The actor gets vulnerable in a new Netflix documentary.
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a photo of Jonah Hill
Credit: Matthias Nareyek/Getty Images

The holiday season is a time for celebration, family get-togethers and lots of delicious, cozy food and drinks. For some people—even some kids—it's also a time of unwelcome remarks about how much they've eaten and whether they're watching their weight.

We should probably refrain from voicing unsolicited opinions about anyone's weight, but that behavior is even less appropriate with kids. And if you think you're going to convince someone to lose weight, you're probably wrong—a 2012 study in Obesity found that weight stigma is more likely to make an overweight person isolate themselves than go on a diet.

Jonah Hill is sharing how weight stigma shaped his childhood in the new Netflix documentary Stutz, which Hill wanted to make about his therapist, Phil Stutz. (Stutz is the popular author behind The Tools, a book about the therapeutic exercises that Stutz uses with his patients.) In the documentary, Hill does an on-camera session with Stutz, revealing that growing up overweight has had a massive impact on his mental health into adulthood.

"When I was a kid, exercise and diet was framed to me as like, 'There's something wrong with how you look,'" Hill says in the documentary. "But never once was exercise and diet propositioned to me in terms of mental health. I just wish that was presented to people differently."

Hill goes on to share more about how the shame he felt about being overweight—from within his family and from the world at large—often made him feel depressed, even when he became a Hollywood success.

"Having grown up overweight was something that sounds like not a big deal or like, 'Poor you,' or whatever—but for me personally, it intensely f—ked me up," Hill says.

Hill says that one of the exercises that helps him deal with that lingering insecurity is something that Stutz calls "the Shadow." For each person, Stutz explains, the Shadow is the "part of themselves they're ashamed of." Hill explained that his Shadow is "a 14-year-old boy who's very overweight and has acne and feels very undesirable to the world." Hill says that even when he was experiencing professional success and in great physical shape, he still felt the shame he associated with his adolescent years—and it didn't help that the media was still reporting about his weight.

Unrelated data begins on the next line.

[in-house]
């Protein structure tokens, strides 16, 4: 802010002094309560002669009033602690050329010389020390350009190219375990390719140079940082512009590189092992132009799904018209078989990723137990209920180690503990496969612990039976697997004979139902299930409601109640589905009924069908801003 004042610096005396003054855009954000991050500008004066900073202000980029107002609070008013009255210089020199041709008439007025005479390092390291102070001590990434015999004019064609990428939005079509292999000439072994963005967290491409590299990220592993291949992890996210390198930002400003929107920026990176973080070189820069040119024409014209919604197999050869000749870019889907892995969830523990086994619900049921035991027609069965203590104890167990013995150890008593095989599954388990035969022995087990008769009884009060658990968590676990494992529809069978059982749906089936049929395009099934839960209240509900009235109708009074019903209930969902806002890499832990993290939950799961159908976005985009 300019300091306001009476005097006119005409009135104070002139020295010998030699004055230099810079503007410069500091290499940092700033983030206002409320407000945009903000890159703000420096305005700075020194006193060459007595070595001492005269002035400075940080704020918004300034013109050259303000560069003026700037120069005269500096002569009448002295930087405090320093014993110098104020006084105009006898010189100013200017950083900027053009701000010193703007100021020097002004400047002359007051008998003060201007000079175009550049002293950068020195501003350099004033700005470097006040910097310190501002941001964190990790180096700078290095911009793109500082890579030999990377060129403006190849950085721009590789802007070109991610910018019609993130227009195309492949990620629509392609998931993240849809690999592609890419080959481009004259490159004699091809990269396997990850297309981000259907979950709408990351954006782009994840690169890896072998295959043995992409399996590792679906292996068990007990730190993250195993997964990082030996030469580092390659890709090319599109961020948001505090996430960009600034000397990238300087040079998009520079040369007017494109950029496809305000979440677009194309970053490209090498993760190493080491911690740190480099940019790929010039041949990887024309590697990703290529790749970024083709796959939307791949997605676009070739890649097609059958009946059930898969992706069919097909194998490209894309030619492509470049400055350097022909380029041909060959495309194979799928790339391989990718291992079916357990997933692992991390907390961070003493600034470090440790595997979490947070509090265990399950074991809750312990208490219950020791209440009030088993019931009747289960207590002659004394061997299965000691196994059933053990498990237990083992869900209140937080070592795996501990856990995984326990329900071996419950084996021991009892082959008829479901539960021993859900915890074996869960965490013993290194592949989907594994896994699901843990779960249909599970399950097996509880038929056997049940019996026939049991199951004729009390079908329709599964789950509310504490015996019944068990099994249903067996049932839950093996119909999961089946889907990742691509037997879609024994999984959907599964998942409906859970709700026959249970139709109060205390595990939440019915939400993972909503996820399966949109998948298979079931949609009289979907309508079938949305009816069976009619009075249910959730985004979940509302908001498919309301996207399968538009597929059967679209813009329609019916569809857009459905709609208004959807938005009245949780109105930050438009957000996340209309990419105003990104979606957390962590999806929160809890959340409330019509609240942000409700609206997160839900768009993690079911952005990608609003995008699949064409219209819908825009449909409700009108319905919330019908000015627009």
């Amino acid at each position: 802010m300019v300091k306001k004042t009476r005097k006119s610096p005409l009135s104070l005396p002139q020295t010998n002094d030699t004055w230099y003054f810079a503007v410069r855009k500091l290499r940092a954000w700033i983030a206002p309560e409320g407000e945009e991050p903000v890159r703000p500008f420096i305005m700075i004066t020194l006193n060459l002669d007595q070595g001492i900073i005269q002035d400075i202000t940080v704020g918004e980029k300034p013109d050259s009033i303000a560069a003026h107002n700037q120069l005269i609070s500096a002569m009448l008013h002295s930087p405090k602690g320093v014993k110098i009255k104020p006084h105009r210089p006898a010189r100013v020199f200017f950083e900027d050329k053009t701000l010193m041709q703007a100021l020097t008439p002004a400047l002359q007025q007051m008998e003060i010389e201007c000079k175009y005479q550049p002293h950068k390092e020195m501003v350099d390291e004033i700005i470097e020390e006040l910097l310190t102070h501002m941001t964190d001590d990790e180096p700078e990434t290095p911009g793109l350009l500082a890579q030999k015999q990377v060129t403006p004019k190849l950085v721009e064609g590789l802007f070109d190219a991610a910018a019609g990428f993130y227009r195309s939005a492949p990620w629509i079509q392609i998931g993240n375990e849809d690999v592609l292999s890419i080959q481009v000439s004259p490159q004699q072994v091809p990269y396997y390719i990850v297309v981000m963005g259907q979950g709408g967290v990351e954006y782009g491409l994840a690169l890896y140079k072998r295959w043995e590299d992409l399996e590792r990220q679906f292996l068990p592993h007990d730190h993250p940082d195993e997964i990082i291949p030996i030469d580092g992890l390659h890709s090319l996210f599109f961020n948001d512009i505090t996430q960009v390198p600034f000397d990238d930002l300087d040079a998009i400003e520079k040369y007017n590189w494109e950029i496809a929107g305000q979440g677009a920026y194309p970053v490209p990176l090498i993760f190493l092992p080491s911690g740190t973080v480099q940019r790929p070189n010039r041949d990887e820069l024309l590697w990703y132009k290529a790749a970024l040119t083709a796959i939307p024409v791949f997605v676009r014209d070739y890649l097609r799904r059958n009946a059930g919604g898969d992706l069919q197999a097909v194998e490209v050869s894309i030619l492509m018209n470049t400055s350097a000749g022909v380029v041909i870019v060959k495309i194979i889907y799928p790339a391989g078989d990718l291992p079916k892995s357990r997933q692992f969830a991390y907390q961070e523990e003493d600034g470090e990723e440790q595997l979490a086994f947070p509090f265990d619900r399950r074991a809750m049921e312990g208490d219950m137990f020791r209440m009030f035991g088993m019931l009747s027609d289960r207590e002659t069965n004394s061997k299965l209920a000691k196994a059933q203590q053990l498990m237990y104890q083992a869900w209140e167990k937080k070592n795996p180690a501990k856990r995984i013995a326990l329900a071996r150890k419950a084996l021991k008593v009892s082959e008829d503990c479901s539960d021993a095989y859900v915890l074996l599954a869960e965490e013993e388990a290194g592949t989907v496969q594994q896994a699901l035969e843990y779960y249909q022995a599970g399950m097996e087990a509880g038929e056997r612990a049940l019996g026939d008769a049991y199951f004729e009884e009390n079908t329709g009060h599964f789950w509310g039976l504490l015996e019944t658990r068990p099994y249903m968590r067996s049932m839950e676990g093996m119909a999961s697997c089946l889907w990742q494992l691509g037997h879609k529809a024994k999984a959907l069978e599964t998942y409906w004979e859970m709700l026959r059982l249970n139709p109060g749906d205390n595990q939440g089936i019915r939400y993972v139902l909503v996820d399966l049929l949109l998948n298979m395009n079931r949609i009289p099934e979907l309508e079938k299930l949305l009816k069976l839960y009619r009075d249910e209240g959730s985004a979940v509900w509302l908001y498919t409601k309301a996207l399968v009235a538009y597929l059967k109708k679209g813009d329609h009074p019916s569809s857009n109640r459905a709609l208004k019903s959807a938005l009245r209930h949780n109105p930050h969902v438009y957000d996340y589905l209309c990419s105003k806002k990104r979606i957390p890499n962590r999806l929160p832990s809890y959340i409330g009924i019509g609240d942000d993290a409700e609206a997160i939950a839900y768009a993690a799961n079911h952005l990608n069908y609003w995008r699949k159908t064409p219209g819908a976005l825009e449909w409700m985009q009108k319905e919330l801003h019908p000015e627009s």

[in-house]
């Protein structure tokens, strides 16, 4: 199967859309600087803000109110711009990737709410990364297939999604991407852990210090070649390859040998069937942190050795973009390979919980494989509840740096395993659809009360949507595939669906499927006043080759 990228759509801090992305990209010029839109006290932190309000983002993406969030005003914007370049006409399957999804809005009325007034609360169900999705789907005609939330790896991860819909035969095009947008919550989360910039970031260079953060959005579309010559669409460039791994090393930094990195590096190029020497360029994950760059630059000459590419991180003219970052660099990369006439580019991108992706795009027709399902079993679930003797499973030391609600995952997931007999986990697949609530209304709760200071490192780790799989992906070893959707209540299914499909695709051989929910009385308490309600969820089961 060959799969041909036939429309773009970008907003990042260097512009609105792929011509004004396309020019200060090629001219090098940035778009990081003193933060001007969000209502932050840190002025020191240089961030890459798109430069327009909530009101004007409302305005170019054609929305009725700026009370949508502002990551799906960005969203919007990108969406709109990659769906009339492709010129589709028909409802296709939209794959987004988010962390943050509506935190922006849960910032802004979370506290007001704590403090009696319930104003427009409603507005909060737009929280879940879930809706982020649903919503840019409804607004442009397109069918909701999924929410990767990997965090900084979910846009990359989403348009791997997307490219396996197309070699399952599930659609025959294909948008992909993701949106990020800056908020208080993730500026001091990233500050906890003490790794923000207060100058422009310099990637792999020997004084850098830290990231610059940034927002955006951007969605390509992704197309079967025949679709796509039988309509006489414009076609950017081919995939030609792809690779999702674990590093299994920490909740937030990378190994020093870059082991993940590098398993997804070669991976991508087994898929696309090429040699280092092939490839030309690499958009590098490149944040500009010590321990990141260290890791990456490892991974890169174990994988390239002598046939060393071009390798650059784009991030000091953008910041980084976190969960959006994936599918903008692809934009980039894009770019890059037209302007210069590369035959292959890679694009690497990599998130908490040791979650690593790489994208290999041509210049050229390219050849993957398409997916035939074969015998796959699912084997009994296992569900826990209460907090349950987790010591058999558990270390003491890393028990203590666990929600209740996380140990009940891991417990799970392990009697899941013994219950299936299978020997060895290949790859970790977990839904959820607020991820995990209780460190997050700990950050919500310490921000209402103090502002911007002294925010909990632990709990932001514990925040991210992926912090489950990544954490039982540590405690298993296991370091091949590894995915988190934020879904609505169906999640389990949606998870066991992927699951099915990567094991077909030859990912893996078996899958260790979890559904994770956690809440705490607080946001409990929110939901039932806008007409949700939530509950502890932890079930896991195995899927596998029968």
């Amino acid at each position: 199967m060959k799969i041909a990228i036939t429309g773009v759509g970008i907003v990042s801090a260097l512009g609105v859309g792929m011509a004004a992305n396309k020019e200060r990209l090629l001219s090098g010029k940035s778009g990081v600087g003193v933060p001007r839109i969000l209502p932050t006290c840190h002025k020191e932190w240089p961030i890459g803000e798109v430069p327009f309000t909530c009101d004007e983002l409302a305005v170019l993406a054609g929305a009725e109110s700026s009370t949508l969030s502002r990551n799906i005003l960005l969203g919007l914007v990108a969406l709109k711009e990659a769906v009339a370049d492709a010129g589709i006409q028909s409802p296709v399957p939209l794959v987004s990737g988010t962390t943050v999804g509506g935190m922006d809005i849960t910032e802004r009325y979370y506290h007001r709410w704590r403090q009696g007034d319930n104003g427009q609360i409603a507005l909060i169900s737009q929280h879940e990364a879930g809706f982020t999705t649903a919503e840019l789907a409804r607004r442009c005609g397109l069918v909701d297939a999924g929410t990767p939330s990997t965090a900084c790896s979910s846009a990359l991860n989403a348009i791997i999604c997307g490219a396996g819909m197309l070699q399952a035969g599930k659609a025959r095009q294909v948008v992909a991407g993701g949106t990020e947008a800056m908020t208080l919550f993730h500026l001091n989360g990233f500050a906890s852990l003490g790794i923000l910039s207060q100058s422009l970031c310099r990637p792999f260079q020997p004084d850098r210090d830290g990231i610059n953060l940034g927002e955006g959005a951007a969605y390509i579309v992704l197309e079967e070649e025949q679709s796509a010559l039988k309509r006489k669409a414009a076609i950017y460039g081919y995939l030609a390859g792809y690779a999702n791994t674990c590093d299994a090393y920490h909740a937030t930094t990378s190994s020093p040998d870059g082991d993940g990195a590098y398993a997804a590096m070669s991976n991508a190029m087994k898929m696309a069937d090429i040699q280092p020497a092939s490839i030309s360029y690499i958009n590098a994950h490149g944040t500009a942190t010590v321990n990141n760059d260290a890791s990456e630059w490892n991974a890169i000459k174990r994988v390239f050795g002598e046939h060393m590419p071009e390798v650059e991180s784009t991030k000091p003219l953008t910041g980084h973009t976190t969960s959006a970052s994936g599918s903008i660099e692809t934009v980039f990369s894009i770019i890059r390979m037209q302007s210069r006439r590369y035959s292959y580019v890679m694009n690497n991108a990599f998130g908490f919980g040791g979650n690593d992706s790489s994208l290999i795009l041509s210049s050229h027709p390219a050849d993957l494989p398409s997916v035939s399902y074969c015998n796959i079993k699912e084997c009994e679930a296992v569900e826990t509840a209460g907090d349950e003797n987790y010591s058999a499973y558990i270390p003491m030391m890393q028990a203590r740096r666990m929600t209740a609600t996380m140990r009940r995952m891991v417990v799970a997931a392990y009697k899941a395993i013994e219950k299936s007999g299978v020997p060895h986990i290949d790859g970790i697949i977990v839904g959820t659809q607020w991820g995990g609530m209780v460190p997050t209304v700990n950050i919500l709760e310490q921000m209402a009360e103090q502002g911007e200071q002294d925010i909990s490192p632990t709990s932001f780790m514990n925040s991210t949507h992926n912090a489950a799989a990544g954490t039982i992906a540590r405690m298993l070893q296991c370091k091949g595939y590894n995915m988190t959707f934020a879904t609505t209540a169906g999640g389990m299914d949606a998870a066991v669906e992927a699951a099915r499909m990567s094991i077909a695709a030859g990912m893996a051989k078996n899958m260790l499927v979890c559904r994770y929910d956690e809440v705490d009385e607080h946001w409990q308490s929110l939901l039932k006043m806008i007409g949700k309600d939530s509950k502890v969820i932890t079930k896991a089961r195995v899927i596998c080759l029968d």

"The media kept being really brutal about my weight," Hill says. "It was just kind of free game for anyone to sort of hit my sore spot. It made me so defensive—like almost anticipating someone saying something mean. I'd be so angry. It kept me from feeling any sense of [being] able to grow past negative feelings about myself."

Through working with Stutz, Hill says he was able to try and reintegrate the teenager he was so ashamed of being. According to Hill, it's all about learning to appreciate that part of his past and celebrate the person he was, while still being proud of everything he has worked for in the present.

"​​Inherently, at my core, I'm still this unlovable person," Hill says, gesturing to a photo of himself at 14. "But the work is inching toward [realizing] that it's great to be this person. But that's still very hard."

When Hill finally gets a chance to sit down with his mom, Sharon Feldstein, and Stutz later in the film, they share an honest conversation about how Hill felt as a child being told to lose weight. Hill shared that his first experience with therapy came when a nutritionist recommended sessions after watching Hill and Feldstein argue in the office.

"So you see me being an overweight kid, and I feel that, and the doctor feels that, and society has its own constructs [around] why that's defective or wrong," Hill explains to his mom. "So, I'm like, 'I am not good. I am bad. I don't look correct for the world.' And you have to be the person that is attempting to correct that, for whatever those reasons are. It immediately put you in the position of being adversarial—of like, 'This is the person that doesn't accept me.'"

Hill makes it clear that he doesn't blame his mom for those feelings anymore—he's had time and resources to move past that. But both Hill and Feldstein say it felt good to get everything out in the open so they could better understand each other. Feldstein even opens up about feeling singled out for her weight as a child, too.

"My mother, specifically, was extremely small, and so was my sister, and I was always talked to about, 'You're big like your dad; you're the bigger one, you need to lose weight,'" Feldstein says. "And I think it gave me so much anxiety when either I didn't look that way or my kids didn't look that way."

Talk therapy might not be the right fit for everyone dealing with shame about their weight, but it's an option worth thinking about, especially if you also struggle with depression or anxiety. You can use Psychology Today's search tool to find therapists in your area and even search specifically for folks who help with eating disorders and self-esteem issues.